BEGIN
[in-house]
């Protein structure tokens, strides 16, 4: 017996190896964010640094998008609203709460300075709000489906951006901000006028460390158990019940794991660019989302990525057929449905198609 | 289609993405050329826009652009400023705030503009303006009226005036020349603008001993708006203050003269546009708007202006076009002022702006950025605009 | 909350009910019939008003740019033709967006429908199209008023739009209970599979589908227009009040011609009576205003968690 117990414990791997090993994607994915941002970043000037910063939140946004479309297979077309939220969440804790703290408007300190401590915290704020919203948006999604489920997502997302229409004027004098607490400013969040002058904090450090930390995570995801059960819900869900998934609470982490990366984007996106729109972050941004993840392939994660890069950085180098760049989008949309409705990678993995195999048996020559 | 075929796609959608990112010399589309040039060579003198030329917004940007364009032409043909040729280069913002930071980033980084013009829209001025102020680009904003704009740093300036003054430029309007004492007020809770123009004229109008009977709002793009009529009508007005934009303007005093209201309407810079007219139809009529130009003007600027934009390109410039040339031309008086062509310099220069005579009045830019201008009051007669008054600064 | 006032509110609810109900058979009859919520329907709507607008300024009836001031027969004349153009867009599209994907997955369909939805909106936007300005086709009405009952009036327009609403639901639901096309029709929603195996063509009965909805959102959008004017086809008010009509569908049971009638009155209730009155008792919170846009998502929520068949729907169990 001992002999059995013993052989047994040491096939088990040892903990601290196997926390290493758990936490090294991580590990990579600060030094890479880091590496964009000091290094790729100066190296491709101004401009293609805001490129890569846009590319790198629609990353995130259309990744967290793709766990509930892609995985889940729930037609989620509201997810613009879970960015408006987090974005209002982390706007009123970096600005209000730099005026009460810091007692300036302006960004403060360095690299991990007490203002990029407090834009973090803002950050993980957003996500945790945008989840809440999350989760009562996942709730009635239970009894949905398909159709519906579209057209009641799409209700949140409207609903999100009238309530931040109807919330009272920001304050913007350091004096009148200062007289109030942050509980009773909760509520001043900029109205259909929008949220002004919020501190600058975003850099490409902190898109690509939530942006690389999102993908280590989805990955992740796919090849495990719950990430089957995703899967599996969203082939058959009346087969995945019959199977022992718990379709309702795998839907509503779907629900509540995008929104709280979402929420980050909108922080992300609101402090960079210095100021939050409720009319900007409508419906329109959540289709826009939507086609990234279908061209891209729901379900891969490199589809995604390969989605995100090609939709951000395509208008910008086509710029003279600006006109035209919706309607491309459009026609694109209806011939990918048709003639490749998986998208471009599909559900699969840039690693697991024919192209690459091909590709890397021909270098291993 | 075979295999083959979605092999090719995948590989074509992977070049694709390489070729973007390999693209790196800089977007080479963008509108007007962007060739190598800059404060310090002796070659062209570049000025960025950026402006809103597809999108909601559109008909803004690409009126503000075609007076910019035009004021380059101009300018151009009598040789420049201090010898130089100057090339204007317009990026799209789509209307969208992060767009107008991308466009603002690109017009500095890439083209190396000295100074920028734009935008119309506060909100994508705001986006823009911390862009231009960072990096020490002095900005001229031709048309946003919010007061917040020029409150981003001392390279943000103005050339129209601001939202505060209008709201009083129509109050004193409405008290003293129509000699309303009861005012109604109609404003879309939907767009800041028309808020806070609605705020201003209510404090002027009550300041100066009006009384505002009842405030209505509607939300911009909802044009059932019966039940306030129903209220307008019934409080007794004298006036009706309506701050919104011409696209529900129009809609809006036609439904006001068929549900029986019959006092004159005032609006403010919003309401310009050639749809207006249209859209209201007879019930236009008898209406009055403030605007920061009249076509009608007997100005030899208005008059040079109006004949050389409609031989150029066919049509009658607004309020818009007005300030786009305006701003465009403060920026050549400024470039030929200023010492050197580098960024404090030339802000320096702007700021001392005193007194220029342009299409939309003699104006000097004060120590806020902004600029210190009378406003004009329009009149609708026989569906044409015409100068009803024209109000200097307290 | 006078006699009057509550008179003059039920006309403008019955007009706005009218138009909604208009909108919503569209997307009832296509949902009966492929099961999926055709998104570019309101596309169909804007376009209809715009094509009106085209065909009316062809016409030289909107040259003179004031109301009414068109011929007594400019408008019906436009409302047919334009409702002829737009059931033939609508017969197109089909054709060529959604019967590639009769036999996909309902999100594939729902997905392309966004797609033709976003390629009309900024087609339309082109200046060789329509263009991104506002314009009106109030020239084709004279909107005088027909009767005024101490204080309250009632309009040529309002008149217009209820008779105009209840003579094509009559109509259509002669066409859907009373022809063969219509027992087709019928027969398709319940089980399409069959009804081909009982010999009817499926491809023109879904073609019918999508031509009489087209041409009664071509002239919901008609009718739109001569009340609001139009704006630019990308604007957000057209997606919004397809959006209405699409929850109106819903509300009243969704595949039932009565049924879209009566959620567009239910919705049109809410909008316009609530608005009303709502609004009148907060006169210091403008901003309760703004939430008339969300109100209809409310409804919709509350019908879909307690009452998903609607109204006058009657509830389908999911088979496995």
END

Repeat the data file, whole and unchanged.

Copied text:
[in-house]
């Protein structure tokens, strides 16, 4: 017996190896964010640094998008609203709460300075709000489906951006901000006028460390158990019940794991660019989302990525057929449905198609 | 289609993405050329826009652009400023705030503009303006009226005036020349603008001993708006203050003269546009708007202006076009002022702006950025605009 | 909350009910019939008003740019033709967006429908199209008023739009209970599979589908227009009040011609009576205003968690 117990414990791997090993994607994915941002970043000037910063939140946004479309297979077309939220969440804790703290408007300190401590915290704020919203948006999604489920997502997302229409004027004098607490400013969040002058904090450090930390995570995801059960819900869900998934609470982490990366984007996106729109972050941004993840392939994660890069950085180098760049989008949309409705990678993995195999048996020559 | 075929796609959608990112010399589309040039060579003198030329917004940007364009032409043909040729280069913002930071980033980084013009829209001025102020680009904003704009740093300036003054430029309007004492007020809770123009004229109008009977709002793009009529009508007005934009303007005093209201309407810079007219139809009529130009003007600027934009390109410039040339031309008086062509310099220069005579009045830019201008009051007669008054600064 | 006032509110609810109900058979009859919520329907709507607008300024009836001031027969004349153009867009599209994907997955369909939805909106936007300005086709009405009952009036327009609403639901639901096309029709929603195996063509009965909805959102959008004017086809008010009509569908049971009638009155209730009155008792919170846009998502929520068949729907169990 001992002999059995013993052989047994040491096939088990040892903990601290196997926390290493758990936490090294991580590990990579600060030094890479880091590496964009000091290094790729100066190296491709101004401009293609805001490129890569846009590319790198629609990353995130259309990744967290793709766990509930892609995985889940729930037609989620509201997810613009879970960015408006987090974005209002982390706007009123970096600005209000730099005026009460810091007692300036302006960004403060360095690299991990007490203002990029407090834009973090803002950050993980957003996500945790945008989840809440999350989760009562996942709730009635239970009894949905398909159709519906579209057209009641799409209700949140409207609903999100009238309530931040109807919330009272920001304050913007350091004096009148200062007289109030942050509980009773909760509520001043900029109205259909929008949220002004919020501190600058975003850099490409902190898109690509939530942006690389999102993908280590989805990955992740796919090849495990719950990430089957995703899967599996969203082939058959009346087969995945019959199977022992718990379709309702795998839907509503779907629900509540995008929104709280979402929420980050909108922080992300609101402090960079210095100021939050409720009319900007409508419906329109959540289709826009939507086609990234279908061209891209729901379900891969490199589809995604390969989605995100090609939709951000395509208008910008086509710029003279600006006109035209919706309607491309459009026609694109209806011939990918048709003639490749998986998208471009599909559900699969840039690693697991024919192209690459091909590709890397021909270098291993 | 075979295999083959979605092999090719995948590989074509992977070049694709390489070729973007390999693209790196800089977007080479963008509108007007962007060739190598800059404060310090002796070659062209570049000025960025950026402006809103597809999108909601559109008909803004690409009126503000075609007076910019035009004021380059101009300018151009009598040789420049201090010898130089100057090339204007317009990026799209789509209307969208992060767009107008991308466009603002690109017009500095890439083209190396000295100074920028734009935008119309506060909100994508705001986006823009911390862009231009960072990096020490002095900005001229031709048309946003919010007061917040020029409150981003001392390279943000103005050339129209601001939202505060209008709201009083129509109050004193409405008290003293129509000699309303009861005012109604109609404003879309939907767009800041028309808020806070609605705020201003209510404090002027009550300041100066009006009384505002009842405030209505509607939300911009909802044009059932019966039940306030129903209220307008019934409080007794004298006036009706309506701050919104011409696209529900129009809609809006036609439904006001068929549900029986019959006092004159005032609006403010919003309401310009050639749809207006249209859209209201007879019930236009008898209406009055403030605007920061009249076509009608007997100005030899208005008059040079109006004949050389409609031989150029066919049509009658607004309020818009007005300030786009305006701003465009403060920026050549400024470039030929200023010492050197580098960024404090030339802000320096702007700021001392005193007194220029342009299409939309003699104006000097004060120590806020902004600029210190009378406003004009329009009149609708026989569906044409015409100068009803024209109000200097307290 | 006078006699009057509550008179003059039920006309403008019955007009706005009218138009909604208009909108919503569209997307009832296509949902009966492929099961999926055709998104570019309101596309169909804007376009209809715009094509009106085209065909009316062809016409030289909107040259003179004031109301009414068109011929007594400019408008019906436009409302047919334009409702002829737009059931033939609508017969197109089909054709060529959604019967590639009769036999996909309902999100594939729902997905392309966004797609033709976003390629009309900024087609339309082109200046060789329509263009991104506002314009009106109030020239084709004279909107005088027909009767005024101490204080309250009632309009040529309002008149217009209820008779105009209840003579094509009559109509259509002669066409859907009373022809063969219509027992087709019928027969398709319940089980399409069959009804081909009982010999009817499926491809023109879904073609019918999508031509009489087209041409009664071509002239919901008609009718739109001569009340609001139009704006630019990308604007957000057209997606919004397809959006209405699409929850109106819903509300009243969704595949039932009565049924879209009566959620567009239910919705049109809410909008316009609530608005009303709502609004009148907060006169210091403008901003309760703004939430008339969300109100209809409310409804919709509350019908879909307690009452998903609607109204006058009657509830389908999911088979496995």